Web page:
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Study Argues Systemic Medical Error Is Third Leading Cause of Death in U.S.


A new study suggests rethinking how we account for deaths in the United States. Gary Waters/Getty Images
A new study suggests rethinking how we account for deaths in the United States. Gary Waters/Getty Images

The No. 3 killer in the United States may have been lurking unknown right before our very eyes, all thanks to the way we gather — or rather, don't gather — data.

That's the argument made by a new study out of Johns Hopkins University, which suggests that medical errors are the third leading cause of death in the country after heart disease (No. 1) and cancer (No. 2).

The study, published today in the general medicine journal The BMJ, argues that medical error should be counted as responsible for nearly one in 10 hospital deaths in the United States. According to the authors of the paper, the way the U.S. Centers for Disease Control and Prevention tracks deaths in the U.S., and the way the hospitals classify and report them, doesn't reflect the full scope of reality.

"Incidence rates for deaths directly attributable to medical care gone awry haven't been recognized in any standardized method for collecting national statistics," says Dr. Martin Makary, a professor of surgery at the Johns Hopkins University School of Medicine and an authority on health reform, in a press release accompanying the study's publication.

While the phrase "medical error" may conjure thoughts of misdiagnoses, wrong prescriptions, malpractice or even a surgeon's ill-timed sneeze, the study makes clear "bad doctoring" isn't to blame and lawsuits aren't the solution. Rather, the authors define medical error more broadly, using the term to describe systemic problems: variation between treatments, a complicated accountability system and "poorly coordinated care, fragmented insurance networks, the absence or underuse of safety nets."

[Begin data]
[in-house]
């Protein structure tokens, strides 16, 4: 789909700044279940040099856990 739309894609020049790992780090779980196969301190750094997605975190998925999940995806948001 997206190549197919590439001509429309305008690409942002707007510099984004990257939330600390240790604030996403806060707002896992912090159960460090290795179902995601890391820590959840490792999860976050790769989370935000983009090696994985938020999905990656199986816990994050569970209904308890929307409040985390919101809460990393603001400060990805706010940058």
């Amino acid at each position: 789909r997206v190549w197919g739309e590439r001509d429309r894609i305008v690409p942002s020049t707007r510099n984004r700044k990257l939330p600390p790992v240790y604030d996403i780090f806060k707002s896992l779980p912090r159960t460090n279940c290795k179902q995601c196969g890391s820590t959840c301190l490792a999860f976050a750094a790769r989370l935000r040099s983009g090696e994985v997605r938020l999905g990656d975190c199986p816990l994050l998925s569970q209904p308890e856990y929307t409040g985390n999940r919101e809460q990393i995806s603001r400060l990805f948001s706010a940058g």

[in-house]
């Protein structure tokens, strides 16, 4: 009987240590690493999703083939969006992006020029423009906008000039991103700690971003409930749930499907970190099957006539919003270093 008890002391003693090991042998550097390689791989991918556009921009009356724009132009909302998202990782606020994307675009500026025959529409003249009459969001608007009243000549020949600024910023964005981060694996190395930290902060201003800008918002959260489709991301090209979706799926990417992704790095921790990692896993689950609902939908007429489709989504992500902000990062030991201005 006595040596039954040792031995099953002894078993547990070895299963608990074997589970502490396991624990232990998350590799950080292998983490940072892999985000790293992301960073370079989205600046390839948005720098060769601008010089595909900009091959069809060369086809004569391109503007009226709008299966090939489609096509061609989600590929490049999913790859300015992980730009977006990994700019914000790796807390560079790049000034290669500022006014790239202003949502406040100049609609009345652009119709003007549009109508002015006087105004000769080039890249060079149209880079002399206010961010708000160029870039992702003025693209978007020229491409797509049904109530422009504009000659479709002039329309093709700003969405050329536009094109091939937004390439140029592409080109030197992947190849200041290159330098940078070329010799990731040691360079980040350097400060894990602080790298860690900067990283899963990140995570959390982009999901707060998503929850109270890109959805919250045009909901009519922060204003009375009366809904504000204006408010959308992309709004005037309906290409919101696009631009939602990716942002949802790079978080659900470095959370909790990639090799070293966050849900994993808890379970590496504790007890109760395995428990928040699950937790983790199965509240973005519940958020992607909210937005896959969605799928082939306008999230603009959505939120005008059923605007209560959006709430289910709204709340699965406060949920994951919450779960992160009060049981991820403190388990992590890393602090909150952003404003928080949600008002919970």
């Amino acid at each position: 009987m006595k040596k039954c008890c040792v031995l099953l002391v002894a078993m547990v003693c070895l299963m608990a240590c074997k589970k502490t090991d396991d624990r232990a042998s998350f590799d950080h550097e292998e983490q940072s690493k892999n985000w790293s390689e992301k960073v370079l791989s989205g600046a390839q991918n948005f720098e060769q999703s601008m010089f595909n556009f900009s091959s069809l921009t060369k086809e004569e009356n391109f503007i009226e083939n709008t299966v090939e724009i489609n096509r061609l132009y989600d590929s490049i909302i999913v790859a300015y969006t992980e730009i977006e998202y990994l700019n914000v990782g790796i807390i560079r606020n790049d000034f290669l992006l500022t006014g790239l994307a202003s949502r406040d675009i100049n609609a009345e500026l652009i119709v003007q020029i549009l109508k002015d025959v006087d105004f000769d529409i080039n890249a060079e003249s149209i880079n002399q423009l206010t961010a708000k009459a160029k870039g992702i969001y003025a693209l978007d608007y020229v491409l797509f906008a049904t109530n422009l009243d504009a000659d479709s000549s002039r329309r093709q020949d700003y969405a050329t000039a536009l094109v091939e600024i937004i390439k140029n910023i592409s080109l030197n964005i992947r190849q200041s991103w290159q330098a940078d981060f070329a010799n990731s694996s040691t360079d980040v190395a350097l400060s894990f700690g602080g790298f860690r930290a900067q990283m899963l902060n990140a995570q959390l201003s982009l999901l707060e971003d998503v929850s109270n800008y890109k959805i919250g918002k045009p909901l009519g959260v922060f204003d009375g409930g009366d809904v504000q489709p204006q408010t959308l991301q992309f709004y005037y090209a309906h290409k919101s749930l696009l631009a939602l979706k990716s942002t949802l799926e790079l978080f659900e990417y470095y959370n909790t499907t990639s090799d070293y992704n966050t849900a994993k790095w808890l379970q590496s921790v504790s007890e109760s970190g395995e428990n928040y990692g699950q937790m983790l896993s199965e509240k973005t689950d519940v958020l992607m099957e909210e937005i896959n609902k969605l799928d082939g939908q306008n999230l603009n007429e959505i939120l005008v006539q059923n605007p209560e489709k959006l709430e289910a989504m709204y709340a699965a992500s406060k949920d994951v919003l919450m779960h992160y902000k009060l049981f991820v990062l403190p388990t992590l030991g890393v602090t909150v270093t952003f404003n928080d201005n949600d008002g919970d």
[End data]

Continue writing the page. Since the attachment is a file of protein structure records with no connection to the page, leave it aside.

According to the CDC, 2,596,993 people died in the United States in 2013, the most recent year with available data. Of that number, 611,105 people (23.5 percent) died of heart disease, while 584,881 died of cancer (22.5 percent) and 149,205 (5.7 percent) died of chronic respiratory disease, the No. 3 killer.

Makary and his team analyzed four separate studies of medical death rate data spanning 2000-2008. Based on that data, they extrapolated that of the total 35.4 million hospitalizations in 2013, 251,454 deaths (9.5 percent) were the result of a medical error, which would place the cause between cancer and respiratory disease.

How could something like this go unaccounted for?

The U.S. adopted an international form to tally deaths in 1949, using International Classification of Diseases codes. But as those codes are often linked to billing and insurance, they did not include a way to account for medical error, argues Makary.

"The medical coding system was designed to maximize billing for physician services, not to collect national health statistics, as it is currently being used," says Makary. "At that time, it was under-recognized that diagnostic errors, medical mistakes and the absence of safety nets could result in someone's death, and because of that, medical errors were unintentionally excluded from national health statistics."

Why does it matter whether we know exactly why people die? Much like knowing if medieval invaders will bring catapults or tunnel diggers influence how you defend your castle, knowing what kills us influences both research funding and public policy. Makary believes the problem of medical error gets neither the funding nor the attention it deserves.